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Notice

Notice of Intent to Repatriate a Cultural Item: U.S. Department of the Interior, U.S. Fish and Wildlife Service, Office of Law Enforcement, Albuquerque, NM

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AGENCY:

National Park Service, Interior.

ACTION:

Notice.

Notice is here given in accordance with the Native American Graves Protection and Repatriation Act (NAGPRA), 43 CFR 10.8 (f), of the intent to repatriate a cultural item in the possession of the U.S. Department of the Interior, U.S. Fish and Wildlife Service, Office of Law Enforcement, Albuquerque, NM, that meets the definitions of sacred objects and cultural patrimony under 25 U.S.C. 3001.

This notice is published as part of the National Park Service's administrative responsibilities under NAGPRA, 25 U.S.C. 3003 (d)(3). The determinations within this notice are the sole responsibility of the museum, institution, or Federal agency that has control of this cultural item. The National Park Service is not responsible for the determinations within this notice.

The one cultural item is a 4-inch long piece of stone carved in the shape of a horse.

During 1999 and 2000, the U.S. Department of the Interior, U.S. Fish and Wildlife Service, Office of Law Enforcement, Albuquerque, NM, participated in an undercover investigation of several individuals believed to be engaged in the illegal trafficking of Native American cultural items. Federal agents purchased or seized several cultural items as part of the investigation. On September 10, 2002, Joshua Baer and Thomas Cavaliere each pled guilty to three counts of illegal trafficking of Native American cultural items obtained in violation of 18 U.S.C. 1170 (b). On January 3 and February 12, 2003, the U.S. District Court for the District of New Mexico ordered that all items seized during the investigation be forfeited to the U.S. Department of the Interior, U.S. Fish and Wildlife Service, Office of Law Enforcement, Albuquerque, NM, and repatriated to the culturally affiliated Indian tribes. The carved stone fetish is one of the items forfeited to the U.S. Department of the Interior, U.S. Fish and Wildlife Service, Office of Law Enforcement, Albuquerque, NM.

The U.S. Department of the Interior, U.S. Fish and Wildlife Service, Office of Law Enforcement, Albuquerque, NM, prepared a summary of the cultural items obtained during the investigation. The U.S. Department of the Interior, U.S. Fish and Wildlife Service, Office of Law Enforcement, Albuquerque, NM, also consulted with representatives of the Hopi Tribe of Arizona; Navajo Nation, Arizona, New Mexico & Utah; Pueblo of Acoma, New Mexico; Pueblo of Jemez, New Mexico; Pueblo of Laguna, New Mexico; Pueblo of Santo Domingo, New Mexico; and Zuni Tribe of the Zuni Reservation, New Mexico.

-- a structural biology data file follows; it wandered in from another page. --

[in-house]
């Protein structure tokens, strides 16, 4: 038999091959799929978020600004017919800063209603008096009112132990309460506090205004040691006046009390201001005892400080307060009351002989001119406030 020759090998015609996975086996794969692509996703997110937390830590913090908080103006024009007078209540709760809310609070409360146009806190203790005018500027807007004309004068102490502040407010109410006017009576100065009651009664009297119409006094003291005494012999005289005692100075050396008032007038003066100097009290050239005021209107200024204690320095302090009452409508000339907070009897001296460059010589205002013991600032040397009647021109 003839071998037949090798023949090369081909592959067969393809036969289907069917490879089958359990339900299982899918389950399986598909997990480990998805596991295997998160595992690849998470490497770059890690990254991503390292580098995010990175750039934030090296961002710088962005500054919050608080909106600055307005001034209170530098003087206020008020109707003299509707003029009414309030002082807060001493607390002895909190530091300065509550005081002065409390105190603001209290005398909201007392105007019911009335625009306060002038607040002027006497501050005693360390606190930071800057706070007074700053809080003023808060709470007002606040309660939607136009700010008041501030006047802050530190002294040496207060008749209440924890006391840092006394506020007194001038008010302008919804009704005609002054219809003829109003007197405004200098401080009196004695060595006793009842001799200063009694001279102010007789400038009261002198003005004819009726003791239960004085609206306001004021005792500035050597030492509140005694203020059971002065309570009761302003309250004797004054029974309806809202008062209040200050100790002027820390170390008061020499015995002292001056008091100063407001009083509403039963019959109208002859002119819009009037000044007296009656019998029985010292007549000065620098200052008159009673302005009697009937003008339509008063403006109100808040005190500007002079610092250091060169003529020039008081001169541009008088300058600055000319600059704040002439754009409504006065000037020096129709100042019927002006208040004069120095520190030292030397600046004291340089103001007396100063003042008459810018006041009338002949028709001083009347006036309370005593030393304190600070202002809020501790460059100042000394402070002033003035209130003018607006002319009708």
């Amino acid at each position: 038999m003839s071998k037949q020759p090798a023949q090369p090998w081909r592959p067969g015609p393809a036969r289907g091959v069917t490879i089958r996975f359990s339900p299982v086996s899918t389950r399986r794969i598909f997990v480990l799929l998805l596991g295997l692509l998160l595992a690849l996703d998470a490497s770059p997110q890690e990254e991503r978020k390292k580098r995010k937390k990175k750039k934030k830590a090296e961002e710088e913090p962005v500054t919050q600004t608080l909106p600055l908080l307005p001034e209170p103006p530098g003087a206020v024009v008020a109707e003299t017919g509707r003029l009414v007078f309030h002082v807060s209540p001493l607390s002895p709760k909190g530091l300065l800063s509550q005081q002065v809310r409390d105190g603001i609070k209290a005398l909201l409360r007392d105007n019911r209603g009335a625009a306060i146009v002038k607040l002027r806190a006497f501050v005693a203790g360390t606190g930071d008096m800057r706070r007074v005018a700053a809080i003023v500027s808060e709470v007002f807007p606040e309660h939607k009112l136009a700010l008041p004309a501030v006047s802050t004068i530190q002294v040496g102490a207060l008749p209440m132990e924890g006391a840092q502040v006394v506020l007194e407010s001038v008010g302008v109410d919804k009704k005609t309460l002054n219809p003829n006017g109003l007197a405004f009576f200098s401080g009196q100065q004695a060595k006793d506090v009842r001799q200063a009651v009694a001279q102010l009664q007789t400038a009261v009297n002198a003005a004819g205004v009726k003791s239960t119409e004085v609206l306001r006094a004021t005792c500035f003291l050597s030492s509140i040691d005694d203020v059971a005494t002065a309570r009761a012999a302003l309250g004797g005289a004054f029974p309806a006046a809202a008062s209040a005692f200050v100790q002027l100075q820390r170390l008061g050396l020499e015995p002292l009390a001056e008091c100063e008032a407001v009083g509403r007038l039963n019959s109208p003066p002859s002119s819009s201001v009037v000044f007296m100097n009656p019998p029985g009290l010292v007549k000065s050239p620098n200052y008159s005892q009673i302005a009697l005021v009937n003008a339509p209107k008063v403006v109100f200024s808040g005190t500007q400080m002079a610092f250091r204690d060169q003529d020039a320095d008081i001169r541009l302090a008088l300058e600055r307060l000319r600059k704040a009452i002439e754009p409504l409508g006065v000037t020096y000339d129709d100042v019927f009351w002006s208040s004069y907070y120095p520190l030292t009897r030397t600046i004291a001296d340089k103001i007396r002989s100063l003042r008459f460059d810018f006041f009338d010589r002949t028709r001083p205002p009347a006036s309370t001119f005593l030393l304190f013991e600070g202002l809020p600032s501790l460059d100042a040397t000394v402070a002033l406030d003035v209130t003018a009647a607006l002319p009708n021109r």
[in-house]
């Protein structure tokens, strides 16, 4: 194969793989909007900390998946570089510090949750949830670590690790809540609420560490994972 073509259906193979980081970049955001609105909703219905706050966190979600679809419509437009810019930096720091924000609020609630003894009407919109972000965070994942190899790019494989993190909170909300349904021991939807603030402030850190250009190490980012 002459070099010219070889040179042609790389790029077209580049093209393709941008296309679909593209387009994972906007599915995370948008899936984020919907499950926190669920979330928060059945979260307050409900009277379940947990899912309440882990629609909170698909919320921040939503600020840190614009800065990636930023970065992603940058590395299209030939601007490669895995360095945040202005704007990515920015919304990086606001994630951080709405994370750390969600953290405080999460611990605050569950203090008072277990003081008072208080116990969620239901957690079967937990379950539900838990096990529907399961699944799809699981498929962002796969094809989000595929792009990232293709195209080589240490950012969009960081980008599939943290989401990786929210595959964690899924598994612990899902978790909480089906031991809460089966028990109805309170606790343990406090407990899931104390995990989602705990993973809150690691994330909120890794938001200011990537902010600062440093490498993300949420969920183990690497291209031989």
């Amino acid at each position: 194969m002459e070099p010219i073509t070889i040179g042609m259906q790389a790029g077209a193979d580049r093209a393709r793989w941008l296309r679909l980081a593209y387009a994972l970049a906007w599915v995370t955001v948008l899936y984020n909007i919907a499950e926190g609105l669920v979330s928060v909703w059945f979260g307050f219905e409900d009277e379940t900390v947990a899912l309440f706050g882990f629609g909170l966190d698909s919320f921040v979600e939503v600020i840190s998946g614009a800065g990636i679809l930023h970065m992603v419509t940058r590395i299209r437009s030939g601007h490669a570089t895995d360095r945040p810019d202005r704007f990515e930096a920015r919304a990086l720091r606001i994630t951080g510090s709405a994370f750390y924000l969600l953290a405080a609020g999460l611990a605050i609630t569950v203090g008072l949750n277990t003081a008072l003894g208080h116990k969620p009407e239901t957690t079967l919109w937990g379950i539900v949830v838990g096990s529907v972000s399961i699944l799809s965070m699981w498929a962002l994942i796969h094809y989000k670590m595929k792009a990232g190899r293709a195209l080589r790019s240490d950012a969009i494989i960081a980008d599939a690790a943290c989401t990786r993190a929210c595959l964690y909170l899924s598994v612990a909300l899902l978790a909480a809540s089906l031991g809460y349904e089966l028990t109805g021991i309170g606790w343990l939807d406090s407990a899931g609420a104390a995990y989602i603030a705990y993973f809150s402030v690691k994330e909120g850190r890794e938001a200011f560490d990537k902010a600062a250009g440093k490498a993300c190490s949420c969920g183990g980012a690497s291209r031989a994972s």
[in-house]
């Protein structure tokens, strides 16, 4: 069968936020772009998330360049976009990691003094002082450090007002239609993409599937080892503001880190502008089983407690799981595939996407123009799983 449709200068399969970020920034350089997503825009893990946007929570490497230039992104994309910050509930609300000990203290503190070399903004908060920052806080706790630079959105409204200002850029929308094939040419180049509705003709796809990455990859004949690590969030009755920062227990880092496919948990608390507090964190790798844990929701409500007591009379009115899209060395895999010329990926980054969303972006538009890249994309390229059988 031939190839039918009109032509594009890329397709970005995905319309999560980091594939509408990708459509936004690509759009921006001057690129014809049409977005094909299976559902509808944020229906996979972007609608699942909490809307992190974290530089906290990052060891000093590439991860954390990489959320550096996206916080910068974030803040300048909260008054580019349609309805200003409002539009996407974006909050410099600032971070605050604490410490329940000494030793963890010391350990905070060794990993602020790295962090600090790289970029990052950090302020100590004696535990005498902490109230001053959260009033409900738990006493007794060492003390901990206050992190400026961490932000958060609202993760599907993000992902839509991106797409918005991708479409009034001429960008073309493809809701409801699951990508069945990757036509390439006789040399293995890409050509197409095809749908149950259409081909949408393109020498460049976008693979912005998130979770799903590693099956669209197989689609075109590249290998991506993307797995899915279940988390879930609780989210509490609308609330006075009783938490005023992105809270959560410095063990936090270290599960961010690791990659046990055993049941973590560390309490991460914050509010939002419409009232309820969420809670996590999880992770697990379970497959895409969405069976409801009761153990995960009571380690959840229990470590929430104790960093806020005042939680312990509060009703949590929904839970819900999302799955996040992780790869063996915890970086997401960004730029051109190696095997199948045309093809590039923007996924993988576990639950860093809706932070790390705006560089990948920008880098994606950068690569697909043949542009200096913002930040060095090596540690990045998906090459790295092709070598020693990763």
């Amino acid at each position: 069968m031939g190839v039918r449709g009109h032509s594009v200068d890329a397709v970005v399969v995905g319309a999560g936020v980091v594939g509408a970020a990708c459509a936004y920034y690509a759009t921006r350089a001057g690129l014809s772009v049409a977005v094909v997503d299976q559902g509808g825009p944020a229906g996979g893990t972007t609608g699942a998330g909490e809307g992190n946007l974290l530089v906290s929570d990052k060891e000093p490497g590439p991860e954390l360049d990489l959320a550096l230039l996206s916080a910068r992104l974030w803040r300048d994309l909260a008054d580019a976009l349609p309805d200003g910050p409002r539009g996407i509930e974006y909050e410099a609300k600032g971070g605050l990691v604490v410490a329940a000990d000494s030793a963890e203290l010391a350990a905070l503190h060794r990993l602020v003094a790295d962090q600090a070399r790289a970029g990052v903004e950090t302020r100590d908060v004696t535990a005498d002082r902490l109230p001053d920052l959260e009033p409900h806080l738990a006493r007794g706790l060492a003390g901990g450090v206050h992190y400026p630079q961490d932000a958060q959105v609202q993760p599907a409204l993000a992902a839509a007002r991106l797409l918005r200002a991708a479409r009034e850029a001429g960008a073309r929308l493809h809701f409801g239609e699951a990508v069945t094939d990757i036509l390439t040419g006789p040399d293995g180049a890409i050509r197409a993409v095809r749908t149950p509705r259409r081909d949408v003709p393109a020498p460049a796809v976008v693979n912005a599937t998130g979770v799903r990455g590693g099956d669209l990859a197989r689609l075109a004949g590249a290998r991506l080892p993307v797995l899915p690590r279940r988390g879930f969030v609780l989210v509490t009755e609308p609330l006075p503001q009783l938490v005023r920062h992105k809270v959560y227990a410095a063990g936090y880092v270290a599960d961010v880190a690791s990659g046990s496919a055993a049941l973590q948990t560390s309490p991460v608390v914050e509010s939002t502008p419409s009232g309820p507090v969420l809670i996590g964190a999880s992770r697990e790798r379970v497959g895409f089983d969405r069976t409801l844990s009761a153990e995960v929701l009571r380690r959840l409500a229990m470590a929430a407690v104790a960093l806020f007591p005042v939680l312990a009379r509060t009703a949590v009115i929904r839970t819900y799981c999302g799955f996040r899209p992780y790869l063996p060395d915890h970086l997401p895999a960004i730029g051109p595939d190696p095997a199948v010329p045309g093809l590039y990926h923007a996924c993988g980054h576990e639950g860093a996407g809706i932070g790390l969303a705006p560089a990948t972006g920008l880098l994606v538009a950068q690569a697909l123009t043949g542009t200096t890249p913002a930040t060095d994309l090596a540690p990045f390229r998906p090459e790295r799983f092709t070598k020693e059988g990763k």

Representatives of the Pueblo of Laguna, New Mexico identified the carved stone as a fetish having ongoing religious and ceremonial significance to the pueblo as a whole. The tribal representative explained that such stone fetishes are to be forever protected as part of Laguna tradition. While the stone fetish may have been held by an individual, it is considered the communal property of the Pueblo of Laguna, New Mexico and could not have been sold.

Officials of the U.S. Department of the Interior, U.S. Fish and Wildlife Service, Office of Law Enforcement, Albuquerque, NM, have determined that, pursuant to 25 U.S.C. 3001 (3)(C), this cultural item is a specific ceremonial object needed by traditional Native American religious leaders for the practice of traditional Native American religions by their present-day adherents. Officials of the U.S. Department of the Interior, U.S. Fish and Wildlife Service, Office of Law Enforcement, Albuquerque, NM, have Start Printed Page 39967determined that, pursuant to 25 U.S.C. 3001 (3)(D), this cultural item also has ongoing historical, traditional, or cultural importance central to the Native American group or culture itself, rather than property owned by an individual. Officials of the U.S. Department of the Interior, U.S. Fish and Wildlife Service, Office of Law Enforcement, Albuquerque, NM, have determined that, pursuant to 25 U.S.C. 3001 (2), there is a relationship of shared group identity that can be reasonably traced between this sacred object/object of cultural patrimony and the Pueblo of Laguna, New Mexico.

Representatives of any other Indian tribe that believes itself to be culturally affiliated with this sacred object/object of cultural patrimony should contact Special Agent Lucinda D. Schroeder, U.S. Fish and Wildlife Service, 4901 Paseo Del Norte, Albuquerque, NM 87113, telephone (505) 828-3064, before August 4, 2003. Repatriation of this sacred object/object of cultural patrimony to the Pueblo of Laguna, New Mexico may proceed after that date if no additional claimants come forward.

The U.S. Department of the Interior, U.S. Fish and Wildlife Service, Office of Law Enforcement, Albuquerque, NM, is responsible for notifying the Hopi Tribe of Arizona; Navajo Nation, Arizona, New Mexico & Utah; Pueblo of Acoma, New Mexico; Pueblo of Jemez, New Mexico; Pueblo of Laguna, New Mexico; Pueblo of Santo Domingo, New Mexico; and Zuni Tribe of the Zuni Reservation, New Mexico that this notice has been published.

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Dated: May 27, 2003.

John Robbins,

Assistant Director, Cultural Resources.

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[FR Doc. 03-16803 Filed 7-2-03; 8:45 am]

BILLING CODE 4310-70-S